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LWN.net is a comprehensive source of news and opinions from and about the Linux community. This is the main LWN.net feed, listing all articles which are posted to the site front page.
Updated: 3 hours 49 min ago

[$] Improving printk()

Wednesday 1st of November 2017 02:14:12 PM
When a kernel developer wants to communicate a message to user space, be it for debugging or to report a serious problem with the system, the venerable printk() function is usually the tool of choice. But, as Steve Rostedt (accompanied by Petr Mladek and Sergey Senozhatsky) noted during a brief session at the 2017 Kernel Summit, printk() has not aged well. In particular, it can affect the performance of the system as a whole; the roots of that problem and a possible solution were discussed, but a real solution will have to wait for the appearance of the code.

Kügler: Plasma Mobile Roadmap

Tuesday 31st of October 2017 10:15:52 PM
On his blog, Sebastian Kügler sets out a roadmap for Plasma Mobile, which is a project that "aims to become a complete and open software system for mobile devices". There is already a prototype version available, the next step is the "feature phone" milestone (which will be followed by the "basic smartphone" and "featured smartphone" milestones). "The feature phone milestone is what we’re working on right now. This involves taking the prototype and fixing all the basic things to turn it into something usable. Usable doesn’t mean 'usable for everyone', but it should at least be workable for a subset of people that only rely on basic features — 'simple' things. Core features should work flawlessly once this milestone is achieved. With core features, we’re thinking along the lines of making phone calls, using the address book, manage hardware functions such as network connectivity, volume, screen, time, language, etc.. Aside from these very core things for a phone, we want to provide decent integration with a webbrowser (or provide our own), app store integration likely using store.kde.org, so you can get apps on and off the device, taking photos, recording videos and watching these media. Finally, we want to settle for an SDK which allows third party developers to build apps to run on Plasma Mobile devices. Getting this to work is no small feat, but it allows us to receive real-world feedback and provide a stable base for third-party products. It makes Plasma Mobile a viable target for future product development."

[$] Kernel regression tracking, part 1

Tuesday 31st of October 2017 05:11:27 PM
The kernel development community has run for some years without anybody tracking regressions; that changed one year ago when Thorsten Leemhuis stepped up to the task. Two conversations were held on the topic at the 2017 Kernel and Maintainers summits in Prague; this article covers the first of those, held during the open Kernel-Summit track.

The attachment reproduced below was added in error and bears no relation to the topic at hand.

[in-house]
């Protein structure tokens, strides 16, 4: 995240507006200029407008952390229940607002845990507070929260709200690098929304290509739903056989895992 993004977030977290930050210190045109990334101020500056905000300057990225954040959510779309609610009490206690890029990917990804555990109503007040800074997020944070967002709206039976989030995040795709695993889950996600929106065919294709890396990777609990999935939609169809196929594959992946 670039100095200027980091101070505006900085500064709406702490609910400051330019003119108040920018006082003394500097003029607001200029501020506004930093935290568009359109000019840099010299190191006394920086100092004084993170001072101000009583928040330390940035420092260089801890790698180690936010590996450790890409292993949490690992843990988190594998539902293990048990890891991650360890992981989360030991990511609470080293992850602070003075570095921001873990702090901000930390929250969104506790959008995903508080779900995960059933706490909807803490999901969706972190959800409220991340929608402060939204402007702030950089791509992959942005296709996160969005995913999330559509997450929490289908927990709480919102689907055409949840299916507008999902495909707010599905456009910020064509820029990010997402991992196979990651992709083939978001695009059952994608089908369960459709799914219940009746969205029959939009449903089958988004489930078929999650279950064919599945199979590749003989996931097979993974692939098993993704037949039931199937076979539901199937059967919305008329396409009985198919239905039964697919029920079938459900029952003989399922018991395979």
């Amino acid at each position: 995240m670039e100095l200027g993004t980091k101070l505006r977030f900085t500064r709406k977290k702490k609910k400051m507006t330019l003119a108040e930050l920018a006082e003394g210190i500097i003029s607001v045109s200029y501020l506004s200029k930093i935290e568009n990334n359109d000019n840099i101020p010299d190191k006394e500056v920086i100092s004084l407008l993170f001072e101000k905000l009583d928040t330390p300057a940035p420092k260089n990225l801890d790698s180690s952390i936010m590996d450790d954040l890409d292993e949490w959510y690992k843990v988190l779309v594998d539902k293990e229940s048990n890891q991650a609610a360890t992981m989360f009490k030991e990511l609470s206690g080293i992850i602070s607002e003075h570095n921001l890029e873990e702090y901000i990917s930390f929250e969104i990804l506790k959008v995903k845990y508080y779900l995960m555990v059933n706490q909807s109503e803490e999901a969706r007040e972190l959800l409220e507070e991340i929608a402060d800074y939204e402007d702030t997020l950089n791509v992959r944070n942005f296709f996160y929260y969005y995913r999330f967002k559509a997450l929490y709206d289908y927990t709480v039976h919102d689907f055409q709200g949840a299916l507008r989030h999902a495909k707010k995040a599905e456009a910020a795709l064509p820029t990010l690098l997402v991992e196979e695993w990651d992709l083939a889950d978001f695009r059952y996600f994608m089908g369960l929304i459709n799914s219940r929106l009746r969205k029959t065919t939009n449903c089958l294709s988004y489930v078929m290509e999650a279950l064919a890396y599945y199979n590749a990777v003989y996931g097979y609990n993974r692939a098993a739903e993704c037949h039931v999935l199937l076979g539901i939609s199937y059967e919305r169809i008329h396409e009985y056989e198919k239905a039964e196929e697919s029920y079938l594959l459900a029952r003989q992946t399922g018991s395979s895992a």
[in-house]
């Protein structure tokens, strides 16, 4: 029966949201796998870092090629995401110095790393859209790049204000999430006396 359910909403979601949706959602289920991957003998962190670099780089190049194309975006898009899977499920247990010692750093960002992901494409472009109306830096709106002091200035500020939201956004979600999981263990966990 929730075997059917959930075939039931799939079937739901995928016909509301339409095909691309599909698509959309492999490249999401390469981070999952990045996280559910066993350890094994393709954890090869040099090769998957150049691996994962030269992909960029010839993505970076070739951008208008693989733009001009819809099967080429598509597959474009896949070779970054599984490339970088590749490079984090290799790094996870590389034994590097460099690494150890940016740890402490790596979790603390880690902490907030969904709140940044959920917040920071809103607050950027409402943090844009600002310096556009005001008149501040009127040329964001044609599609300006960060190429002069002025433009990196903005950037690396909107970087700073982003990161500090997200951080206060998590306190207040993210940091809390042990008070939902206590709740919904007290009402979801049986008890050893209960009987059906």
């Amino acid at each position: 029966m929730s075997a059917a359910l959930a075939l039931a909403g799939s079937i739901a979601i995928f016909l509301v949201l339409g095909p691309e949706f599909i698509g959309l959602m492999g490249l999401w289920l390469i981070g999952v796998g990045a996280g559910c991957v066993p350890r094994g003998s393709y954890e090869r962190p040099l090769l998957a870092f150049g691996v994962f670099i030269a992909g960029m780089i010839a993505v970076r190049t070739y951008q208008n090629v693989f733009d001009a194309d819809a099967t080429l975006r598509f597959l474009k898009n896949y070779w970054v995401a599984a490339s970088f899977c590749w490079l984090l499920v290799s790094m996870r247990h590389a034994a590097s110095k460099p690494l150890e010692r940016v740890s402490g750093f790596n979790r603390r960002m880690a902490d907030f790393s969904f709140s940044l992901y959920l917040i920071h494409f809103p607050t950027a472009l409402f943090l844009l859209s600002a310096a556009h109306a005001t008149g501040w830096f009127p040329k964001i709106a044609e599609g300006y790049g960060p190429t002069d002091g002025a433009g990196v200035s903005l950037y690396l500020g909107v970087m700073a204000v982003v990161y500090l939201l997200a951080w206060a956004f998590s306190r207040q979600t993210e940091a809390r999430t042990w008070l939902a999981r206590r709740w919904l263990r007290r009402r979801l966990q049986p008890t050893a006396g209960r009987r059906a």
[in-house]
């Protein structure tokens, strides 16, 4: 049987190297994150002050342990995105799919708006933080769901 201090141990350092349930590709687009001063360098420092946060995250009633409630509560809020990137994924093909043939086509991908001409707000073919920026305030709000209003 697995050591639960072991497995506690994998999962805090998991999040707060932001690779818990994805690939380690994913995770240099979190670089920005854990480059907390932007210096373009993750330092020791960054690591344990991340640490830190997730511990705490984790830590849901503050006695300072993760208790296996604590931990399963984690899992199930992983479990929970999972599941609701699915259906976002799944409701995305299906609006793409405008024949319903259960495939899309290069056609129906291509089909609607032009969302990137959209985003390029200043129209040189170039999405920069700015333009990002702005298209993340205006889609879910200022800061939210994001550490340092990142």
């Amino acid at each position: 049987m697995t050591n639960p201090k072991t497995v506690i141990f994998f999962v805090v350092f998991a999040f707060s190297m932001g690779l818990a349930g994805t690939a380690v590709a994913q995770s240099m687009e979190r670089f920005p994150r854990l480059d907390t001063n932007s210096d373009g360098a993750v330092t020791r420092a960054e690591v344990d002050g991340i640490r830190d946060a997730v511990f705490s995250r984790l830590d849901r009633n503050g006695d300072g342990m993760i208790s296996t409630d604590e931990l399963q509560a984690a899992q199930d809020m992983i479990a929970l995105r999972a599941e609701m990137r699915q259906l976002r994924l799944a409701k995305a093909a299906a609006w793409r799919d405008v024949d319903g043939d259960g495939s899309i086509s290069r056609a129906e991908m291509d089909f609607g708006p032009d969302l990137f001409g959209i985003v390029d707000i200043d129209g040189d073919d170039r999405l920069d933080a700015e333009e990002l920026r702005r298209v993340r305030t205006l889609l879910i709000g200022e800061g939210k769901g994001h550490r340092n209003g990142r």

Security updates for Tuesday

Tuesday 31st of October 2017 05:10:53 PM
Security updates have been issued by Debian (libav, quagga, wordpress, and wpa), Mageia (exiv2, irssi, opensc_etc, procmail, rpm, and wget), SUSE (kernel), and Ubuntu (kernel, linux, linux-raspi2, linux-gcp, linux-hwe, and linux-lts-xenial).

[$] Restartable sequences and ops vectors

Tuesday 31st of October 2017 08:23:39 AM
Some technologies find their way into the kernel almost immediately; others need to go through multiple iterations over a number of years first. Restartable sequences, a mechanism for lockless concurrency control in user space, fall into the latter category. At the 2017 Kernel Summit, Mathieu Desnoyers discussed yet another implementation of this concept — but this one may not be the last word either.

[$] GStreamer: state of the union

Monday 30th of October 2017 07:13:57 PM

The annual GStreamer conference took place October 21-22 in Prague, (unofficially) co-located with the Embedded Linux Conference Europe. The GStreamer project is a library for connecting media elements such as sources, encoders and decoders, filters, streaming endpoints, and output sinks of all sorts into a fully customizable pipeline. It offers cross-platform support, a large set of plugins, modern streaming and codec formats, and hardware acceleration as some of its features. Kicking off this year's conference was Tim-Philipp Müller with his report on the last 12 months of development and what we can look forward to next.

Security updates for Monday

Monday 30th of October 2017 05:14:09 PM
Security updates have been issued by Arch Linux (apr, apr-util, chromium, and wget), CentOS (tomcat and tomcat6), Debian (curl, git-annex, golang, shadowsocks-libev, and wget), Fedora (libextractor and sssd), Gentoo (apache, asterisk, jython, oracle-jdk-bin, and xorg-server), openSUSE (chromium, curl, gcc48, GraphicsMagick, hostapd, kernel, libjpeg-turbo, libvirt, mysql-community-server, openvpn, SDL2, tcpdump, and wget), Oracle (tomcat and tomcat6), Red Hat (chromium-browser, tomcat, and tomcat6), Scientific Linux (tomcat and tomcat6), Slackware (php and wget), SUSE (firefox, mozilla-nss, kernel, wget, and xen), and Ubuntu (mysql-5.5, poppler, and wget).